SAN FRANCISCO (BCN)-- With a health advisory and Spare the Air Alert in effect due to unhealthy air quality from North Bay wildfires, San Francisco city officials have issued guidelines for health protection.
Residents should stay indoors with windows and doors closed when possible, avoid running fans that bring smoky air inside, run air conditioners only if they don't bring in smoke and consider leaving the area
if they experience smoke exposure symptoms, city officials said.
Six San Francisco libraries have air filters and are recommended to residents for respite from the poor air quality.
Four branches of the San Francisco Public Library, the main branch, Chinatown branch, Mission Bay and Glen Park branch all have filters. Their locations and hours of operation can be found at www.sfpl.org.
Also, the Southeast Community Facility/City College of San Francisco library and the Jewish Community Center of San Francisco have filters. The location and hours of the City College library can be found on the college website, https://www.ccsf.edu. The location and hours of the Jewish Community Center library can be found at www.jccsf.org.
City officials also said that residents should contact health care providers if they experience certain symptoms.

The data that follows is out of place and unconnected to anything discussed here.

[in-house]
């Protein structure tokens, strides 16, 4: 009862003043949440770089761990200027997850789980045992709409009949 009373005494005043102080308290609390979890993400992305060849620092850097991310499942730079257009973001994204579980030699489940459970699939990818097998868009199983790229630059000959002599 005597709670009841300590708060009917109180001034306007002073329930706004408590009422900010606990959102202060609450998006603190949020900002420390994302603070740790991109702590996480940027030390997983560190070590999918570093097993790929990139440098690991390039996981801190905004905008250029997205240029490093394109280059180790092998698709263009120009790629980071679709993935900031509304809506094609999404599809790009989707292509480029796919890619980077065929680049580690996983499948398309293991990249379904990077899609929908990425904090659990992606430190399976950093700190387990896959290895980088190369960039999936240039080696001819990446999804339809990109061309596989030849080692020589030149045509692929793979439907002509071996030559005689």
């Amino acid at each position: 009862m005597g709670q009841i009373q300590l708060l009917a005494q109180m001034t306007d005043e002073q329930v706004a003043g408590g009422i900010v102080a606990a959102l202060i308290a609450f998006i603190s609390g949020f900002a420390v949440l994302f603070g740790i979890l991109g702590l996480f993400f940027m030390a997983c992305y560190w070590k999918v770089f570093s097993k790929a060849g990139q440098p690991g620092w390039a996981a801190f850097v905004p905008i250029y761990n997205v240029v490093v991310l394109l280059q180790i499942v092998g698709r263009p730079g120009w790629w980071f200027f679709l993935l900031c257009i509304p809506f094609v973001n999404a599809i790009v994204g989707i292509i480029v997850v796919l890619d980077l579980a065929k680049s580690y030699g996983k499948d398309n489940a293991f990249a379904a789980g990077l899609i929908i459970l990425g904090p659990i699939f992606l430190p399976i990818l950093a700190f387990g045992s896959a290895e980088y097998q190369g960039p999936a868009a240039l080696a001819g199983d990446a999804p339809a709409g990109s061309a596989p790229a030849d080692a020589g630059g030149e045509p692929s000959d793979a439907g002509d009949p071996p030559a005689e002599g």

These include repeated coughing, shortness of breath or difficulty breathing, wheezing, chest tightness or pain, palpitations, nausea, unusual fatigue or lightheadedness.
In North Bay counties, 40,000 masks to filter out dangerous particles in smoke from the wildfires are being delivered or have already been delivered to fire evacuation shelters and to four North Bay counties, Bay Area Air Quality Management District officials said today.
The masks are known as N95 masks and have or will be delivered to evacuation centers and Napa, Marin, Sonoma and Solano counties.
"Particulate matter is particularly dangerous because it can bypass our body's natural filtration system and enter deep into the lungs and even the bloodstream," air district spokeswoman Kristine Roselius said.
Air district officials are advising people who remain in the fire areas to use an N95 mask to minimize breathing that particulate matter.
The particulate matter can have immediate health impacts, especially for people with respiratory conditions, children, and seniors.
But while the masks can help, the best course of action is to go into a building that has filtered air, Roselius said. The other option is to leave the area. Air quality alerts have been given throughout the San Francisco Bay Area since the wildfires started Sunday and burned tens of thousands of acres and left people homeless.
"We have never recorded higher levels of air pollution in the Bay Area," Roselius said. The air district was established in 1955.